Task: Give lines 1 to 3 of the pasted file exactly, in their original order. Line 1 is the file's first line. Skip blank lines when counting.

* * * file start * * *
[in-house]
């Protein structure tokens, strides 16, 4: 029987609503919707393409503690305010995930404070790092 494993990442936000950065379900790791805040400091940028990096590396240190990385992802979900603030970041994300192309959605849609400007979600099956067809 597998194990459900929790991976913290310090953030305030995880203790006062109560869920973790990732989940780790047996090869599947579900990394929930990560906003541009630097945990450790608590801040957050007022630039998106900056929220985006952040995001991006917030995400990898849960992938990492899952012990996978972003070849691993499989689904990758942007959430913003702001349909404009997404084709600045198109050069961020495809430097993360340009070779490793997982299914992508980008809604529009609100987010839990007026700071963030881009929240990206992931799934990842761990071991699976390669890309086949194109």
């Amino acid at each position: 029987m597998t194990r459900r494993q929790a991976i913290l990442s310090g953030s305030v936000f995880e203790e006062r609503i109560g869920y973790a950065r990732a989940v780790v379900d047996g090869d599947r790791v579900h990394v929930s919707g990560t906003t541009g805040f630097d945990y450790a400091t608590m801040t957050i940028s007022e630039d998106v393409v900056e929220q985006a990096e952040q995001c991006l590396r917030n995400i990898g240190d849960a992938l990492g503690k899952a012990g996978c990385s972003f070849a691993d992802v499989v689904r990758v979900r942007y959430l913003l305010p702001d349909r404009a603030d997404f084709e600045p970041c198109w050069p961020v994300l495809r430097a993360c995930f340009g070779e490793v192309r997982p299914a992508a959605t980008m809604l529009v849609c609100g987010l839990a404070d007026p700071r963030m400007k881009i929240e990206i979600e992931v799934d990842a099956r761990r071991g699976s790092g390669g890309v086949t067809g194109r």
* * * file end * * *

[in-house]
């Protein structure tokens, strides 16, 4: 029987609503919707393409503690305010995930404070790092 494993990442936000950065379900790791805040400091940028990096590396240190990385992802979900603030970041994300192309959605849609400007979600099956067809 597998194990459900929790991976913290310090953030305030995880203790006062109560869920973790990732989940780790047996090869599947579900990394929930990560906003541009630097945990450790608590801040957050007022630039998106900056929220985006952040995001991006917030995400990898849960992938990492899952012990996978972003070849691993499989689904990758942007959430913003702001349909404009997404084709600045198109050069961020495809430097993360340009070779490793997982299914992508980008809604529009609100987010839990007026700071963030881009929240990206992931799934990842761990071991699976390669890309086949194109």
């Amino acid at each position: 029987m597998t194990r459900r494993q929790a991976i913290l990442s310090g953030s305030v936000f995880e203790e006062r609503i109560g869920y973790a950065r990732a989940v780790v379900d047996g090869d599947r790791v579900h990394v929930s919707g990560t906003t541009g805040f630097d945990y450790a400091t608590m801040t957050i940028s007022e630039d998106v393409v900056e929220q985006a990096e952040q995001c991006l590396r917030n995400i990898g240190d849960a992938l990492g503690k899952a012990g996978c990385s972003f070849a691993d992802v499989v689904r990758v979900r942007y959430l913003l305010p702001d349909r404009a603030d997404f084709e600045p970041c198109w050069p961020v994300l495809r430097a993360c995930f340009g070779e490793v192309r997982p299914a992508a959605t980008m809604l529009v849609c609100g987010l839990a404070d007026p700071r963030m400007k881009i929240e990206i979600e992931v799934d990842a099956r761990r071991g699976s790092g390669g890309v086949t067809g194109r």